Reviewed by

Morgane Leten - Nutrition & Fertility Coach


World Menstrual Health Day: Let’s Celebrate!

Reviewed by

Morgane Leten - Nutrition & Fertility Coach

Across the world, there are approximately 1.9 billion people who menstruate*. And for the vast majority of these people, getting their period is a source of major stress. Whether it’s lack of access to period products, a feeling of shame, or negative symptoms like cramps or mood swings, bleeding each month is far from celebrated. 

At Guud Woman, we want to change that. 

A Conversation with Guud Ambassador, Naomi Van Den Broeck

Today is World Menstrual Health Day, and it’s an important day for us at Guud Woman! We teamed up with Naomi Van Den Broeck, a Belgian sprinter who represented Belgium at the 2020 Summer Olympics in Tokyo 2021 where she competed in the women’s 4 x 400 meters relay. Exercise is a topic that is significantly impacted by a woman’s menstrual cycle and yet it is so often overlooked, even for Olympic athletes. Many women don’t understand it themselves! That’s why we talked to Naomi about the impact of her menstrual cycle on her sports career and how she adapts her training based on her cycle. 

Check it out:

The Devil’s in the Details

In honour of World Menstrual Health Day, we also conducted some research to find out more about how women view their periods. The result is not exactly a happy one. 😞 We know the conversation is shifting, but it's clear from our results that there is still so much work to do. We’ve included the highlights of that research below. We warn you, it paints a pretty grim picture, but the guud news is that we’re starting to open up about it. The more we talk, the more that change can happen.

The Vast Majority of Women Have Period Problems 

It’s clear that for most women, periods are not celebrated. In fact, they can be the cause of major distress and perhaps even more alarming is the fact that most women think these problems are just part of being a woman. 

Here are a few stats from the research:

  • 90% of women report that they suffer from menstrual issues
  • The most common complaints are abdominal cramps (66%), headaches (52%), fatigue (50%), back pain (49%) and mood swings (45%).
  • Almost 2 in 3 women feel that menstrual complaints are simply part of being a woman (65%).31% of women say that when they talk to a gynaecologist or doctor about their menstrual symptoms, he or she says that this is normal, and they just have to learn to live with it.
  • More than 1 in 4 women do not know who to talk to about menstrual complaints (27%).
  • Painkillers are used much more than supplements. The majority of women say they take painkillers when they have problems with their periods (55%).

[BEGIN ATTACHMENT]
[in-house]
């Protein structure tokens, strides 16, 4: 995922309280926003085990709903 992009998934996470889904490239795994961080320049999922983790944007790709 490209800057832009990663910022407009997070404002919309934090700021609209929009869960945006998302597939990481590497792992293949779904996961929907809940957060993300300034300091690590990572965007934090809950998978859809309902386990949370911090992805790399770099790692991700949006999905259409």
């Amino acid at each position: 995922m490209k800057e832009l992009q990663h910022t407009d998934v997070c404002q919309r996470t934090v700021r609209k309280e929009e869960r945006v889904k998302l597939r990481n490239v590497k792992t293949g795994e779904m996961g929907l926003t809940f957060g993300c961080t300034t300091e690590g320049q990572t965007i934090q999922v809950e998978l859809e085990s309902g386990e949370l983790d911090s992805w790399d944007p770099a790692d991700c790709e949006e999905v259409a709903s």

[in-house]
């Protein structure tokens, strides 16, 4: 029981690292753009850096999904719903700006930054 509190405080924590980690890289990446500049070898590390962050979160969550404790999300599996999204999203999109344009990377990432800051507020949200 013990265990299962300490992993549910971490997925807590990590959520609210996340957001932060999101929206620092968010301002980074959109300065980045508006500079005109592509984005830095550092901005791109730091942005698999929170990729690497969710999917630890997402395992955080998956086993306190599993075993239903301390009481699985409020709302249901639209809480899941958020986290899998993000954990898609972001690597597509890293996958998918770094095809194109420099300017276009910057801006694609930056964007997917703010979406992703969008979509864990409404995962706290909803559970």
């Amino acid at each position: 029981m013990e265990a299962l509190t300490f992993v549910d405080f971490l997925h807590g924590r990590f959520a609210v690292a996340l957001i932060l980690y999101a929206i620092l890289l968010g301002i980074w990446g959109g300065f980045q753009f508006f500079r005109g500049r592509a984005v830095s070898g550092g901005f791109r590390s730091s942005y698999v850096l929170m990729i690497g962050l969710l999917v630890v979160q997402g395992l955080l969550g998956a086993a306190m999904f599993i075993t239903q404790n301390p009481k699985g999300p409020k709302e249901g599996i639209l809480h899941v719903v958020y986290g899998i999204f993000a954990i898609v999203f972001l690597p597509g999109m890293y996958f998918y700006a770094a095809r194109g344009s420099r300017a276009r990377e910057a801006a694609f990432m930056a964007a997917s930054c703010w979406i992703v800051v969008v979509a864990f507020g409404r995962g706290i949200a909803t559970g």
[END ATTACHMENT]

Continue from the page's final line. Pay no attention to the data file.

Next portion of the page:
Is The Pill The Solution? 

Nearly 25% of women surveyed said that their doctor or gynaecologist prescribed the pill as a solution for their menstrual complaints. While the main reason for choosing hormonal contraception remains to avoid getting pregnant, more than half of women surveyed said that they use the pill to reduce their menstrual symptoms. Doctors are often quick to prescribe the pill for PMS-related symptoms, but it is important to remember that the pill contains artificial hormones that suppress some natural hormonal patterns in your body, such as ovulation. The pill doesn’t address the root cause of your PMS. It’s just a quick fix, which is not ideal in the long term.

So what is a long-term solution? Research shows that it is a combination of:

  • a healthy lifestyle;
  • a balanced diet;
  • focusing mainly on getting the right vitamins and minerals - with supplements if necessary.

Onward to 2030

The goal of World Menstrual Health Day is to build a world where no one is held back because they menstruate. In fact, the overarching agenda of the day is to make menstruation a normal fact of life by 2030. We’re making progress, but there’s still much to be done. World Menstrual Health Day is just one day, but there are things you can do all year round to help. Here’s how:

  • Start talking! Break taboos and end stigma about periods by sharing more and normalizing this bodily function.
  • Use platforms like social media to raise awareness about challenges women face - whether that’s access to period products, education, or just helping normalize things like cramps and mood swings.
  • Share the video of Naomi

But more importantly… How are you doing? 

If you’re struggling with menstrual issues, we know it can feel lonely. Maybe you feel like no one understands your struggles or that you’re making a big deal out of something small. Maybe you worry that your problems are unusual. Maybe you feel embarrassed. Whatever it is, know that we are here to help you. At Guud Woman, our goal is to provide the support you deserve no matter what menstrual health challenge you’re facing. 

We have a team of experts that can help you understand your cycle, and understand how simple lifestyle changes can make a huge difference. 

We only work with the very best ingredients so we only provide products of the very best quality. All our ingredients are scientifically based. You may even start loving your period!

Want to know more about World Menstrual Health Day? Check out the website hereInspired by Naomi’s video? Tell us what you think on Instagram

Still have questions? Talk to us! We're here for you and we want to help. Talk to an expert, or find you guuds. You deserve to feel Guud every day of the month.